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Saturday, Dec. 20, 2014

Bridging the river is now a safety issue

Tuesday, September 11, 2007

The city of Sikeston will host a "bridge summit" next week to bring together officials from Kentucky and Missouri for a discussion on a new bridge spanning the Mississippi. The current bridge from Missouri to Cairo, Ill., is among the oldest and worst structural spans across the river. In light of the recent bridge disaster in Minnesota, everyone is taking a closer look at local bridges.

Discussion first began about a new Mississippi River bridge several years ago when talks started about a potential new Interstate 66 that one day will cross the nation. Missouri and Kentucky leaders proposed the planned interstate cross the river near Wickliffe, Ky., into Missouri. That would then connect with Highway 60 that has seen major upgrades in recent years.

But some Cape Girardeau area officials want any proposed route to travel through Southern Illinois and cross into Missouri on the new Bill Emerson Bridge in Cape.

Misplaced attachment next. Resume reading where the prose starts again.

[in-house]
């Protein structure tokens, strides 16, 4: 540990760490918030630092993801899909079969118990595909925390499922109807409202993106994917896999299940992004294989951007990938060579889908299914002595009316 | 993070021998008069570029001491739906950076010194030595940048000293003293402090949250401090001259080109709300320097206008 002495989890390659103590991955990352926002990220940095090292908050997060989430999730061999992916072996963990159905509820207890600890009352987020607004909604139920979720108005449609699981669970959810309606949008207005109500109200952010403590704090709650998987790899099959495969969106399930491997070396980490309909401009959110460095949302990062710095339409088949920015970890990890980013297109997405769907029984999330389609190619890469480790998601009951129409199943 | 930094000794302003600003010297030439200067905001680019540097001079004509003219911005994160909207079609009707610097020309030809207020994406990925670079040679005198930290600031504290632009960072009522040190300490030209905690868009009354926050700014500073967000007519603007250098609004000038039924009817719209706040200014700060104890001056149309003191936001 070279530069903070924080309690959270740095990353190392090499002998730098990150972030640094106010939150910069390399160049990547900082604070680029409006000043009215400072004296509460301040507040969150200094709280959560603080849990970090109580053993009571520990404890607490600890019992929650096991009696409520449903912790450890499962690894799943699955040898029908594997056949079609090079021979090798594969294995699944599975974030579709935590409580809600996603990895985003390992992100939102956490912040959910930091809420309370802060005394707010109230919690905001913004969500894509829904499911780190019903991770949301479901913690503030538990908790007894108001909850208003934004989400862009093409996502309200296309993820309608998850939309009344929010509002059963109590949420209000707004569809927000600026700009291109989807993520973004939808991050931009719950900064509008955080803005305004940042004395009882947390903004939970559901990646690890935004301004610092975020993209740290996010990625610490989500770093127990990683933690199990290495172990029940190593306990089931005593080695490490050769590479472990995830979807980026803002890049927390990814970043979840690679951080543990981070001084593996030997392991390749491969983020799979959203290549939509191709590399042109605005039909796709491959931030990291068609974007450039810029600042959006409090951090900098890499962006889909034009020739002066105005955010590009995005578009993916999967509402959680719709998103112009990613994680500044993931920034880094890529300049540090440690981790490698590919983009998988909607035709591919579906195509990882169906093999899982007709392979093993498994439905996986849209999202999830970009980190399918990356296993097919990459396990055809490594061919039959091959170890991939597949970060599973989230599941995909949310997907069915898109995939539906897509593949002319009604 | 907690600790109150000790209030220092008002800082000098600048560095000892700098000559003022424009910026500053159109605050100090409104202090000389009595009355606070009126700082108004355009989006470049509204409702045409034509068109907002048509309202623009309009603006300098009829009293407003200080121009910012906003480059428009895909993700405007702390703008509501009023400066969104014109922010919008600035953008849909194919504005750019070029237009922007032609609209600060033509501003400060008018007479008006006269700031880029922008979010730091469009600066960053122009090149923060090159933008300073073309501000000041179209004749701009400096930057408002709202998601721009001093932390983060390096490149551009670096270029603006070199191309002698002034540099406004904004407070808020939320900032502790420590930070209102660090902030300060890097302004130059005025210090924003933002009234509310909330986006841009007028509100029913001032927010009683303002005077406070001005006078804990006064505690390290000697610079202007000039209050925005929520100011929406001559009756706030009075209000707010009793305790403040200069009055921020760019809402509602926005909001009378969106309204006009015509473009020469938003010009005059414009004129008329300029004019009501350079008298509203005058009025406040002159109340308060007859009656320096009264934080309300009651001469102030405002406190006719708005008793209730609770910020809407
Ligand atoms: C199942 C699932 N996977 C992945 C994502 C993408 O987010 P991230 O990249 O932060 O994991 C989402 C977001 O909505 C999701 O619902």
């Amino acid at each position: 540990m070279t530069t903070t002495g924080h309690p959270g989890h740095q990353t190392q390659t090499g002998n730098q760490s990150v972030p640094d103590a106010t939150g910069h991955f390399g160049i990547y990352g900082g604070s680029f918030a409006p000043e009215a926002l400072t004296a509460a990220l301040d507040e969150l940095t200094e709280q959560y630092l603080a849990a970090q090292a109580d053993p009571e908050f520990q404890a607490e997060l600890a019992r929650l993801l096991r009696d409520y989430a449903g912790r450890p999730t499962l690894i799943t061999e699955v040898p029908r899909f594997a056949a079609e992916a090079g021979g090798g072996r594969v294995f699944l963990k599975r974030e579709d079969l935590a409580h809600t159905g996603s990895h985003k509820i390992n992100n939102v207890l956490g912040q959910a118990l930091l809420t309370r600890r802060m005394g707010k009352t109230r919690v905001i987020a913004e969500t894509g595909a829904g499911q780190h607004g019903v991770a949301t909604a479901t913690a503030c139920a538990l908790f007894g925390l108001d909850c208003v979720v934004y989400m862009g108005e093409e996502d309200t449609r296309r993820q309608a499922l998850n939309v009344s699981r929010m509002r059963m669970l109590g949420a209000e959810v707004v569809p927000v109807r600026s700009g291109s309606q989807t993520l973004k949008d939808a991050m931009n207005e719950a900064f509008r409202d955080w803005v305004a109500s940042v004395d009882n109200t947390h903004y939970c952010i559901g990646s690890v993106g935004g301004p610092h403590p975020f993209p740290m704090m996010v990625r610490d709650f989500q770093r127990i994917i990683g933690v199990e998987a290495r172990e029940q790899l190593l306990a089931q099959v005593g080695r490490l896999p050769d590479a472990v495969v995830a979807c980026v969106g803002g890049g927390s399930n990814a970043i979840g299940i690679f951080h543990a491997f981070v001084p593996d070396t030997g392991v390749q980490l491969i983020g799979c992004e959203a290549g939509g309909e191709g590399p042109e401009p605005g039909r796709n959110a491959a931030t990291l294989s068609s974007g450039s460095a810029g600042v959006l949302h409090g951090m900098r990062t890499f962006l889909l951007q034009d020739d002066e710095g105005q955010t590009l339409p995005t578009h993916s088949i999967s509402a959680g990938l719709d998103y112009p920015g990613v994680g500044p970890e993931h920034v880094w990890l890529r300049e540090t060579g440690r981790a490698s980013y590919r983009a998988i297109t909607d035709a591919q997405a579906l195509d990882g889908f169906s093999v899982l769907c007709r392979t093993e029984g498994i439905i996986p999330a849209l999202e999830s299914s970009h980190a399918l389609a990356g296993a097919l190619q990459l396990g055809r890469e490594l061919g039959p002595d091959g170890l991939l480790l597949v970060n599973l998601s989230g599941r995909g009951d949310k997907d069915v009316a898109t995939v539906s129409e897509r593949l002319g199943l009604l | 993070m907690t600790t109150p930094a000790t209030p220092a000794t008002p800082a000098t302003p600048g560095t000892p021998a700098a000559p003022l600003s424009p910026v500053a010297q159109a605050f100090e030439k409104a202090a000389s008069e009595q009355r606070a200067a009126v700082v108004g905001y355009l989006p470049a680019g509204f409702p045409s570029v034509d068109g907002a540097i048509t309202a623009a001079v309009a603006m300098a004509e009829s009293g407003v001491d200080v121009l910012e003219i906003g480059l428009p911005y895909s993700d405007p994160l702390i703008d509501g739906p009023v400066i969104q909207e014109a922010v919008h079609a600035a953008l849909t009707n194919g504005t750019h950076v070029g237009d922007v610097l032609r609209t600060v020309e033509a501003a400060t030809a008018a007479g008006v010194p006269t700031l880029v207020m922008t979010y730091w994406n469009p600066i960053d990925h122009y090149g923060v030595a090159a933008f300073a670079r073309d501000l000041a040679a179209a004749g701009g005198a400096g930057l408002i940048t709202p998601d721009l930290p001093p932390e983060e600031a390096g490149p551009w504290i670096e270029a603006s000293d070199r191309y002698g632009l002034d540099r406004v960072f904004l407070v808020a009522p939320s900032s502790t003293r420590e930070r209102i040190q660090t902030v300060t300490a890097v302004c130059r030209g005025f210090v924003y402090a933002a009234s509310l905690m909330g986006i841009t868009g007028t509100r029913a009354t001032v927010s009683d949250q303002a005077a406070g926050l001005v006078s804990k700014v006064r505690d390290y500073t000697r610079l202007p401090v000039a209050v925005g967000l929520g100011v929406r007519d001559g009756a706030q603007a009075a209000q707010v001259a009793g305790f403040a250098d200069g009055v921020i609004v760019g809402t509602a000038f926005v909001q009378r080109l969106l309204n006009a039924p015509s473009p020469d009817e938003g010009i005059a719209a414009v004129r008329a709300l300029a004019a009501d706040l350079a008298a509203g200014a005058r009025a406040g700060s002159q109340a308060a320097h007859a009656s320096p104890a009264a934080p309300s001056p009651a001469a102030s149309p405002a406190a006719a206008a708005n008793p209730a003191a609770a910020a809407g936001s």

Discussion on a new bridge actually started as an economic development argument. Every community - regardless of their size - wants more automobile traffic coming through their town. That will someday translate into a better business climate and potentially more jobs.

But now the focus has clearly shifted to safety. It's an easy argument that the current Mississippi bridge is approaching the end of its life. All of the structural improvements cannot change some basic facts. And that is why Sikeston is hosting next week's bridge summit.

Our hope is simple. We want officials on both sides of the river to keep safety in mind when discussing the bridge. We hope for cooperation instead of confrontation. And we believe the funds will someday be available to make these dreams come true.

Regardless of the outcome, Sikeston city leaders deserve praise for pressing this issue. By any measure, this is a long-term project. But the future of our region would be greatly enhanced with the addition of a new bridge from Kentucky to Missouri. And our safety worries would vanish.



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Michael Jensen
Michael Jensen